What’s so complicated about ‘love your enemies’?
If there’s one thing I don’t understand about modern Christianity in America, it’s this: The offensiveness of enemy love.
If one takes a public stand against, say, most any sin you can think of, one is considered “courageous” and a “defender of the faith.” Folks will quickly applaud you and tell you how much they admire you for “taking a stand” on biblical truth.
Except if you quote Matt. 5:44 and invite people to apply it in any sort of meaningful, literal way. The moment one begins to talk about loving your enemies they all of a sudden become “liberals,” “extremists,” or are accused of completely taking an otherwise straight forward passage “out of context.”
I’ve been trying to figure out why this is the case for quite some time. I must admit, out of all of the controversial topics I’ve tackled on my blog, I continue to be amazed at how infuriating the topic of enemy love is for people, and for the many ways folks will bend their theology into a pretzel to get around this requirement of following Jesus. I am growing more and more convinced that there is no teaching in all of scripture more offensive to American Christians as is the command of enemy love.
Someone once told me that when Jesus said “love your enemies” he was actually referring to neighbors who you didn’t get along with, and that he certainly didn’t intend for it to include people who hated us.
Others, professed biblical literalists, have frequently asserted to me that Jesus intended enemy love to only go to a certain point, and that if we feel our life is threatened, we need to exercise our right to kill such enemies because “God isn’t glorified if our enemies kill us.”
In the last year, I think I have heard every excuse in the book. The case is clear: enemy love is utterly offensive to the vast majority of American Christianity.
Whereas the Bible says that love is patient and kind, that love is not self-seeking, and all that other inconvenient stuff — for many of us, enemy love ends up looking radically different than the biblical definition. Instead of “love is patient, love is kind, love is not self-seeking, love never fails” it becomes: “love is patient, love is kind, love blows their head off if they break into our house.”
Yet, many Christians continue to brush away what for hundreds of years was considered a clear teaching of Christ in order to cling to our right to kill.
The question becomes: why does following Jesus become so offensive to many Christians? What is so complicated about loving our enemies?
Here’s what I think:
We don’t agree with God yet.
You see, everyone on this planet has intrinsic value and unsurpassable worth to God. When we think back to the first verse that many of us memorized in Sunday School growing up, we remember that “for God so loved the world . . . ” God’s love overflows for everyone — because everyone bears his divine image.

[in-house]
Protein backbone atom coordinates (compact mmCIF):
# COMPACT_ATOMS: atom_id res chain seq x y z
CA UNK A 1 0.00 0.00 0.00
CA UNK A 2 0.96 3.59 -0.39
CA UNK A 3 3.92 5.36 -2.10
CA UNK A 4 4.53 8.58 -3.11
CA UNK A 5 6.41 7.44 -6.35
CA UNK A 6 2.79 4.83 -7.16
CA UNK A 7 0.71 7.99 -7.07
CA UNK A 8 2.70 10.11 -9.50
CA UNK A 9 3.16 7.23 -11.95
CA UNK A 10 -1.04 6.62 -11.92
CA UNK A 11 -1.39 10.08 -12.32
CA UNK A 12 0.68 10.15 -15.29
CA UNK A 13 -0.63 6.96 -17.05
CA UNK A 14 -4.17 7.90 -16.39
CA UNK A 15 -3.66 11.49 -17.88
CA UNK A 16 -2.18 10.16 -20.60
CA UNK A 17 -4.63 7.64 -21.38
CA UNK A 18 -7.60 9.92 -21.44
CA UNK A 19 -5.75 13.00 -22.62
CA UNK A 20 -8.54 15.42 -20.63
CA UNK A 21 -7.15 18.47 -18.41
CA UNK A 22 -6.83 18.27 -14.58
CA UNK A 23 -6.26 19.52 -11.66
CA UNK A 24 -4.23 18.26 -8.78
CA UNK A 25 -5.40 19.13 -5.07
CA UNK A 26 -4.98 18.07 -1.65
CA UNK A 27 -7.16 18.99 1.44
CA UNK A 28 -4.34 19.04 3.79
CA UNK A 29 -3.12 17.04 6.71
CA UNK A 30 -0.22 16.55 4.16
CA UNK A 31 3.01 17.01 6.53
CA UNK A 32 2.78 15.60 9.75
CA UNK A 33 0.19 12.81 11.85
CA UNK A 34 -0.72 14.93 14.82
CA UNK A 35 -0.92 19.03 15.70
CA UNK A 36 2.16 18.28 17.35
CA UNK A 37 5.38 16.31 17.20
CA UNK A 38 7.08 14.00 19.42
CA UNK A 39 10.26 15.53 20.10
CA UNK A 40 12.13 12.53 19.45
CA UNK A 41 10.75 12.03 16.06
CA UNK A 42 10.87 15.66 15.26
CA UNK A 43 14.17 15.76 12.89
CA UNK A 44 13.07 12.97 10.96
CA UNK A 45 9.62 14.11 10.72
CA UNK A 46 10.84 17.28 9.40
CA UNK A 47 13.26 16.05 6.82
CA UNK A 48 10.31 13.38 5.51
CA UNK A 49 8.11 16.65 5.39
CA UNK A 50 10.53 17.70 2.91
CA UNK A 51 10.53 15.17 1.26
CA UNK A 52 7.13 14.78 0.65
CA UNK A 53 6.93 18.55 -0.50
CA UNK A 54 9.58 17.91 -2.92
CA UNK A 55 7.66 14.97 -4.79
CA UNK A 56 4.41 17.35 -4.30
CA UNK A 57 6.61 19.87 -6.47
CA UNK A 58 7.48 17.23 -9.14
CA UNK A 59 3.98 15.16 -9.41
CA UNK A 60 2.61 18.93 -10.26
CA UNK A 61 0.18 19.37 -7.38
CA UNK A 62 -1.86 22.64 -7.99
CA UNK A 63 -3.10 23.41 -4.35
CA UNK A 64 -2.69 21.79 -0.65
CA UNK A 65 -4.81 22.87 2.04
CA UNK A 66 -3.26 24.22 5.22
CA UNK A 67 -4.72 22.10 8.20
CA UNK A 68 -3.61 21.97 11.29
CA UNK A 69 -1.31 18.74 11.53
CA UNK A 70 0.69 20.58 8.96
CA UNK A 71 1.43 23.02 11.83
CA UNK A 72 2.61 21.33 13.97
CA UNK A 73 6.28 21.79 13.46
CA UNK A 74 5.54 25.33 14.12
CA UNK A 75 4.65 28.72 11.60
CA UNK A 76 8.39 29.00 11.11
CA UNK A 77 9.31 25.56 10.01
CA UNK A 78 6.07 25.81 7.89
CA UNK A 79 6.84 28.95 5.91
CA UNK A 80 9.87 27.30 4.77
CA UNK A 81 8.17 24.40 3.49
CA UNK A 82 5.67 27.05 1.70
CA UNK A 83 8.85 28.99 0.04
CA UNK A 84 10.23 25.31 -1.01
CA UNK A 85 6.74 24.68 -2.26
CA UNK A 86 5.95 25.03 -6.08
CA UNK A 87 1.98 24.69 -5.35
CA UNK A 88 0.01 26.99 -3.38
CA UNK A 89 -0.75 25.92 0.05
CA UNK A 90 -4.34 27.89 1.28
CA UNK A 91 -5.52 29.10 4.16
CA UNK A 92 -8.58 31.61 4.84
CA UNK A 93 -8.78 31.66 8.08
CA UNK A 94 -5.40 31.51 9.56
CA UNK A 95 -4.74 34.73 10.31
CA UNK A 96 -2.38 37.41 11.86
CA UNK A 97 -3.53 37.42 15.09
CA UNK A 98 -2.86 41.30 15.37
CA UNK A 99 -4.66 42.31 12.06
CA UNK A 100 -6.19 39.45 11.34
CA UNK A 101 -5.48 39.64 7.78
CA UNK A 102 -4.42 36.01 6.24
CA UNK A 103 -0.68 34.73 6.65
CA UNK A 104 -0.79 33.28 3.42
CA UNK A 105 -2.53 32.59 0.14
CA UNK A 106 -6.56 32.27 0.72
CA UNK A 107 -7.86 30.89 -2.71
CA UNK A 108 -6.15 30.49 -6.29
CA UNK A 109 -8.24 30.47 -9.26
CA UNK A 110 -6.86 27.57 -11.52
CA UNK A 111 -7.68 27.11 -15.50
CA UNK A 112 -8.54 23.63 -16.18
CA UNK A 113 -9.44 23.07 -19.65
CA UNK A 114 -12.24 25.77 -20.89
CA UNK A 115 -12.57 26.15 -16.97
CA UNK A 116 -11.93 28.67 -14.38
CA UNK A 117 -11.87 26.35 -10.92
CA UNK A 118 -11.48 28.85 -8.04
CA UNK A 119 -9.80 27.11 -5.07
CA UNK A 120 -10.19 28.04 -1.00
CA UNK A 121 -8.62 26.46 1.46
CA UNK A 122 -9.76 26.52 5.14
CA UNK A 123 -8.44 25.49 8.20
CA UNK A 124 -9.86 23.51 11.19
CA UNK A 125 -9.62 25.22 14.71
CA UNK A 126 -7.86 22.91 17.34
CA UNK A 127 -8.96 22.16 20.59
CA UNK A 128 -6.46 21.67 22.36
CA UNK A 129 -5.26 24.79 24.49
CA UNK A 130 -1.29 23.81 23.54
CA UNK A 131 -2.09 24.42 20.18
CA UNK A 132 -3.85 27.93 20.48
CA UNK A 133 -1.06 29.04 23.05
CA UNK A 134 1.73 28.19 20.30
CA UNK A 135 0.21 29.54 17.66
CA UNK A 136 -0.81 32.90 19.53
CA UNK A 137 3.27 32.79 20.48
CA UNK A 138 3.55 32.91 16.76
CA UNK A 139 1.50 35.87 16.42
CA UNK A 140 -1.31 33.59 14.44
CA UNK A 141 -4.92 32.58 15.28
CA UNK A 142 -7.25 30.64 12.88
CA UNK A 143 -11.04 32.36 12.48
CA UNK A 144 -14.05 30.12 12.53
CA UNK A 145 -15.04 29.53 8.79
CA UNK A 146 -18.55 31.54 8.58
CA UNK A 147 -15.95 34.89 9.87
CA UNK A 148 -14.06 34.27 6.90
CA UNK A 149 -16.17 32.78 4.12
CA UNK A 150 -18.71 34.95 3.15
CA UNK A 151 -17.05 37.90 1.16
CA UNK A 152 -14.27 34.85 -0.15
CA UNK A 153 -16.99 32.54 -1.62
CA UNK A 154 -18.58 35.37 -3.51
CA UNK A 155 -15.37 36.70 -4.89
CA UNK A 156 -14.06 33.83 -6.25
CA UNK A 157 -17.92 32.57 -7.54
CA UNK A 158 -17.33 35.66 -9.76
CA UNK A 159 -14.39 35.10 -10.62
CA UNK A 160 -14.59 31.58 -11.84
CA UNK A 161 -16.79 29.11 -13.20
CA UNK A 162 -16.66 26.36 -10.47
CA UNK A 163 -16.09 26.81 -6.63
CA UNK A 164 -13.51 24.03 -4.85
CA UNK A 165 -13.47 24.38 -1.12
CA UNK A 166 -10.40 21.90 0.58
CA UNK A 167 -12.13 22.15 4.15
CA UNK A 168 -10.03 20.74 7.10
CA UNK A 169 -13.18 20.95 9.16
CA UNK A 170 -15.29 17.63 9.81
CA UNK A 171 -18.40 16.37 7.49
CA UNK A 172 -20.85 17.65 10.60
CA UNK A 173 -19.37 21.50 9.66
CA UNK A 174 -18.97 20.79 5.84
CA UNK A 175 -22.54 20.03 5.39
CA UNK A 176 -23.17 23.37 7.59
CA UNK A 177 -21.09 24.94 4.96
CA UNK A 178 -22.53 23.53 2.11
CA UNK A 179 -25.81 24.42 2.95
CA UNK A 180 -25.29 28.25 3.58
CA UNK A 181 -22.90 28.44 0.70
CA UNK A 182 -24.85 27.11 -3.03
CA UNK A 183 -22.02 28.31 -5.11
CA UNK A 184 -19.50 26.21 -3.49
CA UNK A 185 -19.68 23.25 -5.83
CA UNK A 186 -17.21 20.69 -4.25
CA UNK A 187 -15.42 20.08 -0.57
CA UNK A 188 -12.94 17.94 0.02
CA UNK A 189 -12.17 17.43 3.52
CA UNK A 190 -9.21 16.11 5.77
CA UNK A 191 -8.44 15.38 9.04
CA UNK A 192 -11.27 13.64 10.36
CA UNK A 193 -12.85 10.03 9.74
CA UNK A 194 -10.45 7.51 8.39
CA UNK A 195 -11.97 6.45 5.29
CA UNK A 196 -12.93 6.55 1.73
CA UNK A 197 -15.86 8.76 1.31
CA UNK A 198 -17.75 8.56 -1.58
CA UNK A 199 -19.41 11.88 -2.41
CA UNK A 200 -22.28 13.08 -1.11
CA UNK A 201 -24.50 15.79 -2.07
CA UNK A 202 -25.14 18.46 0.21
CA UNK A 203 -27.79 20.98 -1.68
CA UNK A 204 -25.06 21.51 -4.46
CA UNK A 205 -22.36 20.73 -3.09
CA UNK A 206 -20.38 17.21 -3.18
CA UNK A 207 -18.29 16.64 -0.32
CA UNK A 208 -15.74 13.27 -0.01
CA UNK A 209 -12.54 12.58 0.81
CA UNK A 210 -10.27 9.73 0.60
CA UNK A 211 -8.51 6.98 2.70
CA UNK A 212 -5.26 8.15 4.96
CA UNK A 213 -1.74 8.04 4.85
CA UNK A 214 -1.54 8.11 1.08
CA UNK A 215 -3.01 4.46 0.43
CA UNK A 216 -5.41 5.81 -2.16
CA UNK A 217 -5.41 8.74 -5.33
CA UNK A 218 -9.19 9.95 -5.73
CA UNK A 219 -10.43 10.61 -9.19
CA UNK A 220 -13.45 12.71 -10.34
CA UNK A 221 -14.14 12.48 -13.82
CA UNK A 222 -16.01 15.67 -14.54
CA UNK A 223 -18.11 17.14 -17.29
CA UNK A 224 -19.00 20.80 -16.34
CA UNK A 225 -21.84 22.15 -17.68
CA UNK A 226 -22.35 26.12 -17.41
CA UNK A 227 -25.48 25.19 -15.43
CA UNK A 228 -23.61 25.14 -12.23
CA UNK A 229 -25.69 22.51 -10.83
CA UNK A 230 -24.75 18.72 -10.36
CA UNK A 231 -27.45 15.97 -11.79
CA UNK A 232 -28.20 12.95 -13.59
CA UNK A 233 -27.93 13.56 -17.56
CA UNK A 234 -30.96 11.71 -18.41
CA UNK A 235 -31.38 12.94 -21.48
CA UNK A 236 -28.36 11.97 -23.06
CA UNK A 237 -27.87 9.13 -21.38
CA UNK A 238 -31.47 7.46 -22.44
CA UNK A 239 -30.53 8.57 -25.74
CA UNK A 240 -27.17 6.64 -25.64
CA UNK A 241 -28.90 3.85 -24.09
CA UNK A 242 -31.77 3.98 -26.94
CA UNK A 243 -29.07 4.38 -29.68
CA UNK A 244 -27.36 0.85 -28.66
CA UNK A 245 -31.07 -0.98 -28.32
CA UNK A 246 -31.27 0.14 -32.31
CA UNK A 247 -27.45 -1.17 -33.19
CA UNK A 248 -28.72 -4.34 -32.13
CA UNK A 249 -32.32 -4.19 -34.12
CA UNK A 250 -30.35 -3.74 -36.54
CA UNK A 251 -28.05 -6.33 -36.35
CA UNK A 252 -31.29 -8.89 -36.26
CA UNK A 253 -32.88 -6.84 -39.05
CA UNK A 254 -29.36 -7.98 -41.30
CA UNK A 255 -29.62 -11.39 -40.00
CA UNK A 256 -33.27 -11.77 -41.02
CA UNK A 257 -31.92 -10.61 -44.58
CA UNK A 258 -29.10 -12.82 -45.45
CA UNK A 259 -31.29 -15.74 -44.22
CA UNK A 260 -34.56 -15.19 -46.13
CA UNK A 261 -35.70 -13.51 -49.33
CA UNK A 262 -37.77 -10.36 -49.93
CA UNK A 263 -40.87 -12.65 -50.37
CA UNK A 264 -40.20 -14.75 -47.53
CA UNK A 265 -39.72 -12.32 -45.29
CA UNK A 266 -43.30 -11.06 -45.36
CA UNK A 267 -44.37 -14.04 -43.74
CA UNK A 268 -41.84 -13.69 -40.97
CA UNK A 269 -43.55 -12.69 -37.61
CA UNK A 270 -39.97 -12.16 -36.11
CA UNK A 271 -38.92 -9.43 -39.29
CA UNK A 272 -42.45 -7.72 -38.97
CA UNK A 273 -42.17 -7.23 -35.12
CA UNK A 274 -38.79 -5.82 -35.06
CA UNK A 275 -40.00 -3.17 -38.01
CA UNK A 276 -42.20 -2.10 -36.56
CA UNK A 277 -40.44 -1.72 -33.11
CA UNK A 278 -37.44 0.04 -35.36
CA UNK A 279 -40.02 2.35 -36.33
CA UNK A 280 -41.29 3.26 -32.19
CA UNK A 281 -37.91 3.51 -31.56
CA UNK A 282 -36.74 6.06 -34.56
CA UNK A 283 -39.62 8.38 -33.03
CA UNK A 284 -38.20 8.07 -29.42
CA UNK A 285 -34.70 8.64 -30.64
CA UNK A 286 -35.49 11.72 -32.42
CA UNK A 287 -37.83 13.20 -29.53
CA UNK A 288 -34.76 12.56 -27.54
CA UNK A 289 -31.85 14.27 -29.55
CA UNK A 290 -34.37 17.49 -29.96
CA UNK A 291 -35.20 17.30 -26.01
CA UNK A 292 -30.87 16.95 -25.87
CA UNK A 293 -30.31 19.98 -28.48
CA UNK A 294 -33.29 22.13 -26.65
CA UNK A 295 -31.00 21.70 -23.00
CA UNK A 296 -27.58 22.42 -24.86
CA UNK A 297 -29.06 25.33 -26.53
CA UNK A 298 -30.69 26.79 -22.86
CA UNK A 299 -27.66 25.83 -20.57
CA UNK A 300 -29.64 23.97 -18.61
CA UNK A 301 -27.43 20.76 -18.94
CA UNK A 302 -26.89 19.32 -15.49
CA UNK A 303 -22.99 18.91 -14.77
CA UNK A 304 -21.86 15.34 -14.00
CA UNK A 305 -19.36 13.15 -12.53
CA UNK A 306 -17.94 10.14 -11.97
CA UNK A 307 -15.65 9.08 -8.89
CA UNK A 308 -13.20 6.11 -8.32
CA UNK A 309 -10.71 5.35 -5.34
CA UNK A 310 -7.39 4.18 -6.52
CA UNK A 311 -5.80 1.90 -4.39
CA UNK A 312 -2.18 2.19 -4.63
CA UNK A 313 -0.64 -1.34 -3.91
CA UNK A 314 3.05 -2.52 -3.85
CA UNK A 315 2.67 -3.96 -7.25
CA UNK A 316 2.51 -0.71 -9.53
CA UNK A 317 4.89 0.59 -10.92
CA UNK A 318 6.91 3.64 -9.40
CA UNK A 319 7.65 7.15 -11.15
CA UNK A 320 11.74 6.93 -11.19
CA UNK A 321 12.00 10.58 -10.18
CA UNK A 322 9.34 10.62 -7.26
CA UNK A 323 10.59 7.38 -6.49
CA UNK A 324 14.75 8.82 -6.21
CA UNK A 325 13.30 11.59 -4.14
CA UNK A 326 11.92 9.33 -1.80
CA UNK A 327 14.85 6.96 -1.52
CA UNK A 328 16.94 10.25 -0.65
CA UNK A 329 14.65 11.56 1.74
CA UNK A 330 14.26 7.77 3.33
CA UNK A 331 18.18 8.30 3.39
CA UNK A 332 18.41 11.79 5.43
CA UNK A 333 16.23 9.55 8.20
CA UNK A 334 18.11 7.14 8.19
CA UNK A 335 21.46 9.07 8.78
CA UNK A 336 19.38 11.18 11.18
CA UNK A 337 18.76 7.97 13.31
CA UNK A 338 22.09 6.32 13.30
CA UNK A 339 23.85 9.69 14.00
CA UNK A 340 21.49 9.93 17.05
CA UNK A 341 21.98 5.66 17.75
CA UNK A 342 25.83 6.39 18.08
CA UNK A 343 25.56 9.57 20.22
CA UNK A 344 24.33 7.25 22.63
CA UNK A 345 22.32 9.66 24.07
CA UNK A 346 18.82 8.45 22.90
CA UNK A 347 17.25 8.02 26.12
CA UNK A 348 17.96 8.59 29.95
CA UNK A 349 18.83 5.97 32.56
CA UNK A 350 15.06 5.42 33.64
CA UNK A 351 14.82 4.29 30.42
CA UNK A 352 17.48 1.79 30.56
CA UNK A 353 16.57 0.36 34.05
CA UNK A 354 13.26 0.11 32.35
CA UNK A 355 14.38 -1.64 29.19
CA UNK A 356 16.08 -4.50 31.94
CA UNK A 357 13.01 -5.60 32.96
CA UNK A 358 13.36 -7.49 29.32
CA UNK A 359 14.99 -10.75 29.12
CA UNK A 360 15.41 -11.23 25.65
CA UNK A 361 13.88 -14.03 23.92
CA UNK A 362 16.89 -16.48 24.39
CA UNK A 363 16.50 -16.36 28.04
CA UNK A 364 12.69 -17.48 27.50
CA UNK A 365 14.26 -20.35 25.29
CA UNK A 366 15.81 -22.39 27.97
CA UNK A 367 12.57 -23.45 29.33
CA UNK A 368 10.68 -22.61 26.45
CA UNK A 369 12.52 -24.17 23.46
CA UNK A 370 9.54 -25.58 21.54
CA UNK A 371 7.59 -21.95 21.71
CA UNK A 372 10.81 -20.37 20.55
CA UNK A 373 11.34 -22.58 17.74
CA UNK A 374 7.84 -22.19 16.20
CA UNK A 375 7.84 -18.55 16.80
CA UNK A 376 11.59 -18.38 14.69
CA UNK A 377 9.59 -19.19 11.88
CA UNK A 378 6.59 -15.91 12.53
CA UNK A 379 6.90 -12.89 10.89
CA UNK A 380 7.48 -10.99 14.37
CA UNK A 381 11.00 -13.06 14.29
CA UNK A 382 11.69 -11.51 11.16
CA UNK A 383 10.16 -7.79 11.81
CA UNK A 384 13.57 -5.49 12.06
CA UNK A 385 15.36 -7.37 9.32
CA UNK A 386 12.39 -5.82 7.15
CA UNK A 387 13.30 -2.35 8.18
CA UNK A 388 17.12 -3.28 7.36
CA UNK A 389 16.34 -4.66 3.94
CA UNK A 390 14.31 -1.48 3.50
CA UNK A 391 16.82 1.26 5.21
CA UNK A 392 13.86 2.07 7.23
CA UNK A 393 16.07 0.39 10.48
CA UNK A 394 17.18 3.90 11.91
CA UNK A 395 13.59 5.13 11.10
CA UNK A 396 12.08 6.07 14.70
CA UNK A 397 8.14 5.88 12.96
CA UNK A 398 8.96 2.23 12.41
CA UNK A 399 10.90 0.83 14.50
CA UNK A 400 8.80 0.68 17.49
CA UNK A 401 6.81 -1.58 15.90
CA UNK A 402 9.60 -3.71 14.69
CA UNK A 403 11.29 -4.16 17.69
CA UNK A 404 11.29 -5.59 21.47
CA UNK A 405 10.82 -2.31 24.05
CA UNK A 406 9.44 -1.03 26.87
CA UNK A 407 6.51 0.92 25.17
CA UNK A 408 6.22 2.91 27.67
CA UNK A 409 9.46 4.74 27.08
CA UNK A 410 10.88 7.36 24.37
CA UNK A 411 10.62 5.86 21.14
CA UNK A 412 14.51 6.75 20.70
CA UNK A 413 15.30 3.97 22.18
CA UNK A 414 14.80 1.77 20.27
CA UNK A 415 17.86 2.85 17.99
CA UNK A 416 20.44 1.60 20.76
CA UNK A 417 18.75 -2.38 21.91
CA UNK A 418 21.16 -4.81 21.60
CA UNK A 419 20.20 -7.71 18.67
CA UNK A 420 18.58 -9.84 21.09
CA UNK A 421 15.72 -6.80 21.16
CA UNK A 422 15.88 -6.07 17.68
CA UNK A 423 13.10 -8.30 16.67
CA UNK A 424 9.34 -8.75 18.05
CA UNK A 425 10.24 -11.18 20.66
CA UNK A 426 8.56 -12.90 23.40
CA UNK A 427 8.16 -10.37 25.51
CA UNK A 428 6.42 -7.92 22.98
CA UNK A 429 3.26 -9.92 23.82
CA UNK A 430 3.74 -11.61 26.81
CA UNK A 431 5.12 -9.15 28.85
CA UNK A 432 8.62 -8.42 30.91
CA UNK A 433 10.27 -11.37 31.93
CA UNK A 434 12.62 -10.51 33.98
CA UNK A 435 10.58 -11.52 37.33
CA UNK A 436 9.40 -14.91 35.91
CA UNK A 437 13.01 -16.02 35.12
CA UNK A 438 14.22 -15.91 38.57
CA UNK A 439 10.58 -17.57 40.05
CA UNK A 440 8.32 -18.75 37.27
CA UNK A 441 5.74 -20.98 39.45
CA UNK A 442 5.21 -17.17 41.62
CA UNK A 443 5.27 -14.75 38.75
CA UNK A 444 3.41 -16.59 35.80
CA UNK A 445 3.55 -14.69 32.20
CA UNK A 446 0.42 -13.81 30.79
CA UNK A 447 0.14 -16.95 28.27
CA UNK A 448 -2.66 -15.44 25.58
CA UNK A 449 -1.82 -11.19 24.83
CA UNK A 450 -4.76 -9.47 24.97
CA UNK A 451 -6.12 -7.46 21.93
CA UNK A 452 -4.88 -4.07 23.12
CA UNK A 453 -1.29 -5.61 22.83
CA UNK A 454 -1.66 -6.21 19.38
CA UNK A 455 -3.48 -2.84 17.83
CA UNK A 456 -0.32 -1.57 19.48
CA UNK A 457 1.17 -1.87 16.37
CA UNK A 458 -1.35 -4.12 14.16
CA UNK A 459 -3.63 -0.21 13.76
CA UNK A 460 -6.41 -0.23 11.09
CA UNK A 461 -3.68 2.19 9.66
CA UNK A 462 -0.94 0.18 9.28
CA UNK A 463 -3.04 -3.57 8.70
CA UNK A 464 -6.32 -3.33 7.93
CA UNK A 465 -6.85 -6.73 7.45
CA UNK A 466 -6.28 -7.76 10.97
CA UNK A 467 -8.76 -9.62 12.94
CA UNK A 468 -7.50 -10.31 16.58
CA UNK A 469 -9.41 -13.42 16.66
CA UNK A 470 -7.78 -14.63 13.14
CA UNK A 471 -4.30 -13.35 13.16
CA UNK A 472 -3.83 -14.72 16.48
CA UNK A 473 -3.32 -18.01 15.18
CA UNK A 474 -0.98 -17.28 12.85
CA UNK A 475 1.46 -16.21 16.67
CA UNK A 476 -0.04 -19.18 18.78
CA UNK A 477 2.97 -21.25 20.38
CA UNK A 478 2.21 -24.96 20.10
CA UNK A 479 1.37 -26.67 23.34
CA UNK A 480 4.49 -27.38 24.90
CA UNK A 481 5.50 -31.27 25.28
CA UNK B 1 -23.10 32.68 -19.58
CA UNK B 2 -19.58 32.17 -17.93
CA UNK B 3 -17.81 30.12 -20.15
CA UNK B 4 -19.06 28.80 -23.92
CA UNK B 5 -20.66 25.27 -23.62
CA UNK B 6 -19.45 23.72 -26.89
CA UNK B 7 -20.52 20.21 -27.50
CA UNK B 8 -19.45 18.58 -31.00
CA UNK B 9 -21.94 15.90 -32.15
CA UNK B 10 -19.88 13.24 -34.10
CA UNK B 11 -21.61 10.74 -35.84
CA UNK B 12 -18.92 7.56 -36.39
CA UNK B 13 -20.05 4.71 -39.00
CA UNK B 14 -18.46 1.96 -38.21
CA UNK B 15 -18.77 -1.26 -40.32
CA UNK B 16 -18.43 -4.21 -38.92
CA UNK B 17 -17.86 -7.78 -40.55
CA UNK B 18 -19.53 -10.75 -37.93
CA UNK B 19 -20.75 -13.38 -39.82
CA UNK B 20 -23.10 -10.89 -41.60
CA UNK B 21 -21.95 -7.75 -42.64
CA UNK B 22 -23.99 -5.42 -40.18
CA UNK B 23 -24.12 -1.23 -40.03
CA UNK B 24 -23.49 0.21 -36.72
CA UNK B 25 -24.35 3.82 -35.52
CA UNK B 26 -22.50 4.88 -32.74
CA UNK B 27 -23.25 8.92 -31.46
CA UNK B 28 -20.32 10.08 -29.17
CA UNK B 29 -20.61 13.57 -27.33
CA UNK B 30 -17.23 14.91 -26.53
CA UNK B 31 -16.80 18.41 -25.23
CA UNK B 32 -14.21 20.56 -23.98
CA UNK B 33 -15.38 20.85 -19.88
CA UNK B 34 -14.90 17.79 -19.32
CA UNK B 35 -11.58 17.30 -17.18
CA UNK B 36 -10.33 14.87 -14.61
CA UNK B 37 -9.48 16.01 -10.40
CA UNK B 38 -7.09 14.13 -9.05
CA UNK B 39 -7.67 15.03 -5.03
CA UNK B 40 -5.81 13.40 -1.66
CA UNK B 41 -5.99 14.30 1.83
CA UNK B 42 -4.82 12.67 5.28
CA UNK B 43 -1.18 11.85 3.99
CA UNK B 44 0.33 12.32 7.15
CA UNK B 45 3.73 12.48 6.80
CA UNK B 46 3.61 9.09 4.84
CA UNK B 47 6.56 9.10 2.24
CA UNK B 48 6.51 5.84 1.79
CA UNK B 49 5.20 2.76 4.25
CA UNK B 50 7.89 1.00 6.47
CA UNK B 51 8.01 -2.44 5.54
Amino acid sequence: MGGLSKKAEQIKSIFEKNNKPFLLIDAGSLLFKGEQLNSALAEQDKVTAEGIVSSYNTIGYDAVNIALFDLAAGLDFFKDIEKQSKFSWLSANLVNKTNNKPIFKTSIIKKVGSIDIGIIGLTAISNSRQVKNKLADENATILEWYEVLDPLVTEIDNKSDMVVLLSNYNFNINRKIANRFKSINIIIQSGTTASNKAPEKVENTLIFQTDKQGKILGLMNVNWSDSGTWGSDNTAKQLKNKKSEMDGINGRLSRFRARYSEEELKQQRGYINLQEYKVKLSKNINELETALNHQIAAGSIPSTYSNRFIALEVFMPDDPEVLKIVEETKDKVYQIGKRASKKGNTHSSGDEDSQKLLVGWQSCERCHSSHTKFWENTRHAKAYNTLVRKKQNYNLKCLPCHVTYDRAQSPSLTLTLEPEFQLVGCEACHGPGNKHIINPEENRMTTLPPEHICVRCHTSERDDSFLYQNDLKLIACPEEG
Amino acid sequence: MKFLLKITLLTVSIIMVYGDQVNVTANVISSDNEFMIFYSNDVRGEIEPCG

As I’ve heard Greg Boyd say many times in making this argument, our job then becomes to simply agree with God that this person has so much worth and so much value to God, that Jesus died for them.
But, I’m not sure that we’re always ready to agree with God. It is far easier to say, “My life has more value because they are _______ (insert judgement).”
A common scenario I often pose to people is: “What if you had two children, and one was violently attacking the other? Would you kill the guilty child or would you find a third way to handle the situation?” Most people agree that they’d find a third way — one that perhaps could get them killed — because they love and value both children too much to ever take their life away. Love then becomes something that’s willing to die, but something that is likewise unwilling to kill.
You see, it is easy to agree with God that a human life has too much worth to take when it is our own children. However, when it comes to the life of our enemy, we still rebelliously refuse to agree with God that such a person’s life could have equal value to our own. Instead of agreeing with God, we prefer to judge which life has more value, and hold onto our rights to extinguish the life we feel is of lesser value.
I get it. Self sacrifice offends our senses.
When we realize that if we truly love our enemies it means we’ll refuse to kill our enemies, we realize that it might actually mean we could die at the hands of our enemies. This is insane!
And, they’re right — this would seem like utter insanity if it were not for the fact that this is exactly what Jesus did! As followers of Jesus, called to live like Jesus and emulate Jesus, it should not come as a shock to our system that in doing so, some of us might actually die like Jesus.
Love is patient, love is kind. Love does not blow the head off another.
Instead, love affirms worth and value to even the ones who appear vile and guilty.
Sometimes, love even sacrifices — dying in place of someone, instead of killing someone.
It’s radical. It’s offensive. It’s insane apart from the cross of Christ.
Ben Corey is an author, writer, speaker and minister from Auburn, Maine. This first appeared on his blog, Formerly Fundie, where he discusses the intersection of faith and culture from a progressive/emergent/neo-anabaptist vantage point.
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